文法の説明

N3 レッスン 2: 14/22

()うのは

~ Known as ~ is, ~ Called ~ is, ~ Means ~, Because

使い方・接続

Phrase + という(1) + (Definition) Phrase(2)

(1) って
(2) (Reason) Phrase

詳細

  • 使用域

    Standard

  • 使用域

    一般

「というのは」の情報

というのは is a phrase that combines the case marking particle と, the う - Verb ()う, and the nominalizing particle combination のは. Together, they are usually translated as 'the ~ known as ~ is ~', or 'the ~ called ~ is ~'. Sometimes, it can even simply be '~ means ~'. In essence, というのは is just a way to turn an entire phrase into a noun, before explaining that noun further. This explanation of (A) will either be to give a definition of it, or to give a reason for it.
To use というのは, attach it to the end of a phrase that you would like to indicate as being something that will be explained further '(A)', and then follow it with your definition/reason, '(B)'.
  • 筋肉(きんにく)()うのは(きた)ないとすぐになくなる。
    (The thing known as) Muscles need to be trained, or you lose them quickly.
  • 警察(けいさつ)というのは市民(しみん)犯罪(はんざい)から(まも)なければいけません
    (Things known as) Police need to protect the citizens from crime.
Caution
というのは is sometimes used at the beginning of a new sentence, when the speaker wants to add extra information about what has already been said. In these situations, the translation is similar to 'what I mean to say is ~', or 'because of that, ~'.
  • 差別(さべつ)になること()ってはいけません。というのは私達(わたしたち)はみんな(おな)人間(にんげん)だからです
    You shouldn't say anything that could be taken as discriminatory. What I mean to say is, we're all human.
  • あなた()った(こと)否定(ひてい)するつもり()っていませんというのは(わたし)それ間違(まちが)ている(おも)から()ったのです
    I don't mean to disprove what you just said. What I mean is that, I said what I said because I personally thought that it was wrong.
Caution
というのは is regularly abbreviated as とは, or って. This can be a little bit hard to identify in casual speech, but the '(B) explains (A)' concept will still almost always apply, so should be identified that way.
  • おかずとはなんですか。
    What are side dishes?
  • あの(ひと)70(さい)とは(しん)じられない
    I can't believe that person is 70. (70 years old, as I know it)
  • (ゆめ)って簡単(かんたん)(あきら)められないね。
    Dreams are so hard to give up. (Dreams as we know them)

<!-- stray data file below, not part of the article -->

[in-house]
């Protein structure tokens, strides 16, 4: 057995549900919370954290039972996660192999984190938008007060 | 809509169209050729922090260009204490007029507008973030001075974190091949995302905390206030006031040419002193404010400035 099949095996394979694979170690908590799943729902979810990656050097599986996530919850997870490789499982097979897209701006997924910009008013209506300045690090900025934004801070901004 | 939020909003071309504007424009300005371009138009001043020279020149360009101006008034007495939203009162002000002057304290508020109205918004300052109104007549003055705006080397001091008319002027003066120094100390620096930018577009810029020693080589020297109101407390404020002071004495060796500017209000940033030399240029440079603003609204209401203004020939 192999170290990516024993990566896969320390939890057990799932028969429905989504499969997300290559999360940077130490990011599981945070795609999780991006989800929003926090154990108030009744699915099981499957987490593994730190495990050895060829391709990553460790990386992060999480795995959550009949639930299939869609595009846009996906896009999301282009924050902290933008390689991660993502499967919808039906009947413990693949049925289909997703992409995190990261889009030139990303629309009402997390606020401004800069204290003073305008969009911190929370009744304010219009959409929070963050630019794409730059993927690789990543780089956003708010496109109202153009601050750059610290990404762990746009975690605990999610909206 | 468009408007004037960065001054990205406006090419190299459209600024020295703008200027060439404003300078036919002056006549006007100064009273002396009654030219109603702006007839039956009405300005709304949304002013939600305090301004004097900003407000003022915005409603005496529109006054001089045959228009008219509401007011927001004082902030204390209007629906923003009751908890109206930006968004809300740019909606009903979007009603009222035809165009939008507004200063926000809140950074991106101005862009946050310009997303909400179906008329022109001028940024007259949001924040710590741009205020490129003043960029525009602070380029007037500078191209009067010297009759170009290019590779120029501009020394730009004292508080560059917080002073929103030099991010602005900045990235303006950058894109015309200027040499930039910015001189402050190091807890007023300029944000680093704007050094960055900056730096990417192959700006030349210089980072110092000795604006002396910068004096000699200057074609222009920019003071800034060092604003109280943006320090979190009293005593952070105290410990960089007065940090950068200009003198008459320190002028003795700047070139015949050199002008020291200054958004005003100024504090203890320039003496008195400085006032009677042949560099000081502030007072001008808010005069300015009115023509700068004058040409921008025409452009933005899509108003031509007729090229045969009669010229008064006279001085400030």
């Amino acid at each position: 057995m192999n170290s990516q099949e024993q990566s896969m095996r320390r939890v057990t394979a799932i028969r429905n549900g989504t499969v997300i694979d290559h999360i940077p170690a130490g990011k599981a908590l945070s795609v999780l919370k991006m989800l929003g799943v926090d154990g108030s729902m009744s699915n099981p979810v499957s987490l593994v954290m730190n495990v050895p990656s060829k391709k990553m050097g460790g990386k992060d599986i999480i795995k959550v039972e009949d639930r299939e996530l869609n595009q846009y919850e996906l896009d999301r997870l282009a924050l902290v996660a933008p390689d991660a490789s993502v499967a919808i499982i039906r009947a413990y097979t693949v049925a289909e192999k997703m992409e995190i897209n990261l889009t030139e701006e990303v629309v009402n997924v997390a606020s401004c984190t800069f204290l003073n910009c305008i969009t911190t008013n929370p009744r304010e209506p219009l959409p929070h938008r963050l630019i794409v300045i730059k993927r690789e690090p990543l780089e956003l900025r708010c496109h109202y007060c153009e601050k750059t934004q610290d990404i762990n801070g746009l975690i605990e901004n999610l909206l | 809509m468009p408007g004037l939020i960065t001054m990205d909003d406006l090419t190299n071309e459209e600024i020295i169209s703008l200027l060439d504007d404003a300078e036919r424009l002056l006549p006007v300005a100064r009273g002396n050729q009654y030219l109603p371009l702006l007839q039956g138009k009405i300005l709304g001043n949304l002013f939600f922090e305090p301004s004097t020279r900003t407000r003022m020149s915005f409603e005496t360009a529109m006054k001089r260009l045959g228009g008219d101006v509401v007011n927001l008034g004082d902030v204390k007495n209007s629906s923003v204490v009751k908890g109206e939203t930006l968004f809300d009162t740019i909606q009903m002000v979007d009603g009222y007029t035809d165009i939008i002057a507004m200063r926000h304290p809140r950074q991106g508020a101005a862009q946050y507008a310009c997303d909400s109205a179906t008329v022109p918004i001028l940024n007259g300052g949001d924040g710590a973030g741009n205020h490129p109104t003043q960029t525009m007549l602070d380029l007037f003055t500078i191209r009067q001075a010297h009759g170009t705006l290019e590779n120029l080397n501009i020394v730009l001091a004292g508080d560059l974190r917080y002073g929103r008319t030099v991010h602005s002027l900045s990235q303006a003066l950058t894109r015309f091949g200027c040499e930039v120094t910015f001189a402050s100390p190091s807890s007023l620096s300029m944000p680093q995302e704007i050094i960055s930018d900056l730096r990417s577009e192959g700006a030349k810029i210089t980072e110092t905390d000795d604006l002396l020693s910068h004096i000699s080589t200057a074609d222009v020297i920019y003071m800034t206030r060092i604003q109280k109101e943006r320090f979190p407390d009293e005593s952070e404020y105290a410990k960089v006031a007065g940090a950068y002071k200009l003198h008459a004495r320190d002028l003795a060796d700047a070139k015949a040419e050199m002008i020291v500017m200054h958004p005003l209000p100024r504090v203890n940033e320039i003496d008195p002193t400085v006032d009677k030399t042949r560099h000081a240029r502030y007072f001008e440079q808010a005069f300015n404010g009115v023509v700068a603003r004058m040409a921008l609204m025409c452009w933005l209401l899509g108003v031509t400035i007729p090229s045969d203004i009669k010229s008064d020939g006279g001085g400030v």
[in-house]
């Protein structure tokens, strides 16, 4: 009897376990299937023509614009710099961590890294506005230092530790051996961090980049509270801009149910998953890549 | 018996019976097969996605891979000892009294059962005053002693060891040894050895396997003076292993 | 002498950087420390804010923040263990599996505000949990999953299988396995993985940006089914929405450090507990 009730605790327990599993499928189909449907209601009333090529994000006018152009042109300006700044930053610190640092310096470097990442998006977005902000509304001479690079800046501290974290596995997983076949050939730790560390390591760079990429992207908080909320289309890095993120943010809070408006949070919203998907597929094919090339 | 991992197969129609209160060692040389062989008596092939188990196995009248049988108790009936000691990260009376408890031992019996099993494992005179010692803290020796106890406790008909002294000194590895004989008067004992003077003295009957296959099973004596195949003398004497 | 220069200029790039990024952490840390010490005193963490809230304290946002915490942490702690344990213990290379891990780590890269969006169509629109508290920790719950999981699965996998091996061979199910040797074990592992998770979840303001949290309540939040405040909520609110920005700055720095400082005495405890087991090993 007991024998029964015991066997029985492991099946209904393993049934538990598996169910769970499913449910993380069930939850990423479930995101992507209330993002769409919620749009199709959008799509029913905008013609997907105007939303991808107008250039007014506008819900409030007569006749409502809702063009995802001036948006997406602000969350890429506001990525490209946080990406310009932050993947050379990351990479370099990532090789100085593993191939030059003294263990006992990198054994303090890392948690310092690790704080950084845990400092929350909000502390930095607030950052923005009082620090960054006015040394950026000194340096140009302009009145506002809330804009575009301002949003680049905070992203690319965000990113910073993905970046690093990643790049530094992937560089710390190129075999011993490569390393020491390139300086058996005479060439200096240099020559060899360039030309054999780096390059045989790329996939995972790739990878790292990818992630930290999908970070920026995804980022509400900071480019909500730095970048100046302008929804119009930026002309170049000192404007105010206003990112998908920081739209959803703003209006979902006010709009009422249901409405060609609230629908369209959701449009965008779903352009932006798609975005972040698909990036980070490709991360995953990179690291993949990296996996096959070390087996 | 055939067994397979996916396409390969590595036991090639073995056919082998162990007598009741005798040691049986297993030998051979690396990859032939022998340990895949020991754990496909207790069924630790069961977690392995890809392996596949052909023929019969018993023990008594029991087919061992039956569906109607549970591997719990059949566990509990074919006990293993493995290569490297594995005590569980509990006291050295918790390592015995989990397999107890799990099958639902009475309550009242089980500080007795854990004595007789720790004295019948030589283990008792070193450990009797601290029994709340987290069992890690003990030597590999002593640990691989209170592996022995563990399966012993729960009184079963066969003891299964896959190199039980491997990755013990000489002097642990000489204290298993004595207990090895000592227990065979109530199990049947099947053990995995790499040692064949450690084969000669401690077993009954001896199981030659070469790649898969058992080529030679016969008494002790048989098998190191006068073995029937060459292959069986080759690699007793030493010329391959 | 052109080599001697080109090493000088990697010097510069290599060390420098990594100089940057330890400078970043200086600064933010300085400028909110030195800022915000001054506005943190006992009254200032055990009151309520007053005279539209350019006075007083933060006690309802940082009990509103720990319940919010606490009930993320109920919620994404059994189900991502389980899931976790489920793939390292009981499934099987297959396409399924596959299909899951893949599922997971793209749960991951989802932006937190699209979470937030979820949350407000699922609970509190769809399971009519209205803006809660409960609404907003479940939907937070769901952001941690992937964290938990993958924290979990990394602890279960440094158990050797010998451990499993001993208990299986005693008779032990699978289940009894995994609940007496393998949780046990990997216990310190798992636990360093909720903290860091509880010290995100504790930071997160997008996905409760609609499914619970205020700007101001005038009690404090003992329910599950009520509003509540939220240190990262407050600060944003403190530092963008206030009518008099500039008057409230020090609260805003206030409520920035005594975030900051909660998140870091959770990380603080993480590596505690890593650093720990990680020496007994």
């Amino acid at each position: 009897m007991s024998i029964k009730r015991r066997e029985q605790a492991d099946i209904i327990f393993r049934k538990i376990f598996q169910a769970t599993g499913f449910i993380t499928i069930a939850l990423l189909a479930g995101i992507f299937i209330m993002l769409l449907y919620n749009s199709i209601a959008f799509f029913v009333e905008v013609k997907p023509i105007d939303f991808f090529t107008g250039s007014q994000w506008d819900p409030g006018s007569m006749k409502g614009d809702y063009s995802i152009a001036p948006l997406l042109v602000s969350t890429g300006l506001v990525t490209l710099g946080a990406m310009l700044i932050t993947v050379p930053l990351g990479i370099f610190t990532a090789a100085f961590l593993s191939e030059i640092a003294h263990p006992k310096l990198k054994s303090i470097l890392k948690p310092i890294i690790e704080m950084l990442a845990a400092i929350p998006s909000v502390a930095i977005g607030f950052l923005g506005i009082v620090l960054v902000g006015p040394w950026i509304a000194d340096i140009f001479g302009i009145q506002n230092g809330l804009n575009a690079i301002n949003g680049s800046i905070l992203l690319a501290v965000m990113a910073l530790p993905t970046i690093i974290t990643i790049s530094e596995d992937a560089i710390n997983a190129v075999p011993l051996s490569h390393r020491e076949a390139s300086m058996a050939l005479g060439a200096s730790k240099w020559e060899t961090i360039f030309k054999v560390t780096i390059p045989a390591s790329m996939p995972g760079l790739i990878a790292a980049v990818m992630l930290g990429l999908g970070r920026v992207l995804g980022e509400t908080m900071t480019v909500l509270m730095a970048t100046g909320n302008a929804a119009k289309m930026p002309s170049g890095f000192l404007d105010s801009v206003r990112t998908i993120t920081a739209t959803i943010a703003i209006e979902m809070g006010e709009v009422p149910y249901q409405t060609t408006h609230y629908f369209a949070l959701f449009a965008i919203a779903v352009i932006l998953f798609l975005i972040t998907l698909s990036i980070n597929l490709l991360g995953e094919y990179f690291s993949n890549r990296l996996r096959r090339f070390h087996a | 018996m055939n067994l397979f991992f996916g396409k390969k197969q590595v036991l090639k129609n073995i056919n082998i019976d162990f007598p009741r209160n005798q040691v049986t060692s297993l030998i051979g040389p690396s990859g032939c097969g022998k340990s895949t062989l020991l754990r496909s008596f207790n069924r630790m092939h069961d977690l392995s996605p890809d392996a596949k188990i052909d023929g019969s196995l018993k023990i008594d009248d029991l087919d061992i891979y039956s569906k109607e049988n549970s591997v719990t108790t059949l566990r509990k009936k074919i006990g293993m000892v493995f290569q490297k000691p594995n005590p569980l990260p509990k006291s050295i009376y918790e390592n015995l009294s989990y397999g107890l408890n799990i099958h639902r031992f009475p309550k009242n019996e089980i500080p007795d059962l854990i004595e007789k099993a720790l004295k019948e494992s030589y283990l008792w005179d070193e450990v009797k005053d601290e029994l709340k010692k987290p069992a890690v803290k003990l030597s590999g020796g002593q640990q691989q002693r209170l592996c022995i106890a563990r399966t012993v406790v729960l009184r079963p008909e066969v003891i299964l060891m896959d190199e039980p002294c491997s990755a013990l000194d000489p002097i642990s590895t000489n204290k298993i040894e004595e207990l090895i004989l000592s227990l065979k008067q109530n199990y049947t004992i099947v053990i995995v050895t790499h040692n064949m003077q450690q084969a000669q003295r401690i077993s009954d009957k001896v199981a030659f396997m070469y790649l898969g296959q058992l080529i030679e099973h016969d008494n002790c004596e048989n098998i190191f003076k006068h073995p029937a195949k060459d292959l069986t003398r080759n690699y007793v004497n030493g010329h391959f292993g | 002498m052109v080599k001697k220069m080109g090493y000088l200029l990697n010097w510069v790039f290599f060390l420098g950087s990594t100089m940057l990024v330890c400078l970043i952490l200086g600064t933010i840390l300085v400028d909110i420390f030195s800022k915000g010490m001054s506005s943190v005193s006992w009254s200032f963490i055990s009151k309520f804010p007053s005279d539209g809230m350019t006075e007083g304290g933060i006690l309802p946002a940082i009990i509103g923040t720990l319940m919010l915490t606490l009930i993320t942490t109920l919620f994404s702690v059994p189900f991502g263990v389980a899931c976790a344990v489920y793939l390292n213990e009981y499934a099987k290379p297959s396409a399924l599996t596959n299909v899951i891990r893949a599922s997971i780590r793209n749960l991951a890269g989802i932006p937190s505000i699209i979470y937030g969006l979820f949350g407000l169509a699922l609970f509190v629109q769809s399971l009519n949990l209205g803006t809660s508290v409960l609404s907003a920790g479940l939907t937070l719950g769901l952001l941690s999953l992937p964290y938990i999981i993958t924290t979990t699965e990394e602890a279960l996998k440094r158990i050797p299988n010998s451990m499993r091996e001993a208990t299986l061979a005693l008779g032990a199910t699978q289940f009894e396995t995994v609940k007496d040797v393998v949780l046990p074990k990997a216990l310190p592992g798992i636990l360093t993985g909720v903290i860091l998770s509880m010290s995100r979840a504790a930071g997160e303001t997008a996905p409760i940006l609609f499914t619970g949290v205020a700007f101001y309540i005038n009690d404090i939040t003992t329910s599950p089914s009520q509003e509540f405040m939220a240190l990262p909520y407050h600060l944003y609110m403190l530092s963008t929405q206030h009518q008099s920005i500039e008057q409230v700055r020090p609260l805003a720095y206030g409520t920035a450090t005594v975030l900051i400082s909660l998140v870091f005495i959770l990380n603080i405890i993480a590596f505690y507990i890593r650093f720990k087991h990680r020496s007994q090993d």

• 法律(ほうりつ)ってほんとうに必要(ひつよう)なのか。
    Are laws actually necessary? (Laws as we know them)

例文

  • 自販機(じはんき)というのは自動(じどう)販売(はんばい)()のことだ。

    Jihanki (vending machine) means jidouhanbaiki (vending machine).

  • 外国(がいこく)()というのは日本語(にほんご)以外(いがい)言語(げんご)

    Foreign language means a language other than Japanese.

  • (ゆき)というのは自然(しぜん)現象(げんしょう)です。

    (The thing called) Snow is a natural phenomenon.

  • 人生(じんせい)というのは(はかな)いものだな。

    (The thing known as) Life is such a fleeting thing, isn't it?

  • (たの)というのは結局(けっきょく)(かね)()してほしいということなの?

    So what you really mean by your request is that you want to borrow money?

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「というのは」に関する文法ディスカッション

最近の返信 (合計6件)

  • nekoyama

    nekoyama

    約3年前

    いう is a verb, so という modifies nouns like in …という言い方は… in the second sentence, where the meaning ends up being an “let’s meet again if we get the chance” kind of 言い方.

    というのは is the same thing but except a normal noun, there’s の as a stand-in. The examples you posted have the exact same structure: descriptionというthingはcomment on that thing. In one case thing is 言い方 and in the other it’s の.

    という modifies a following noun, but that alone isn’t enough to differentiate because the comment after というのは could also start with a noun. There also are some other grammar points that look similar like ということ. But the questions that want というのは tend to say “the thing known as” etc. When it says that even the “thing” part is missing, you know you still need to write something that represents “thing”, which is what the の does.

  • ljoekelsoey

    ljoekelsoey

    約3年前

    Following on from @nekoyama’s explanation, here’s how the use of both will affect a sentence.

    こめというのは日本の主食物。
    (The thing called) Rice is the staple food of Japan
    In this sentence, the subject is The thing called Rice.

    こめという日本の主食物(とても美味しい。)
    Rice, the staple food of Japan, (is very tasty.)
    In this sentence, the subject is Rice, the staple food of Japan.

  • dom1911

    dom1911

    約1年前

    I am interested in differentiating the casual use of this grammar point って from the casual use of は (also being って), how do I tell them apart?

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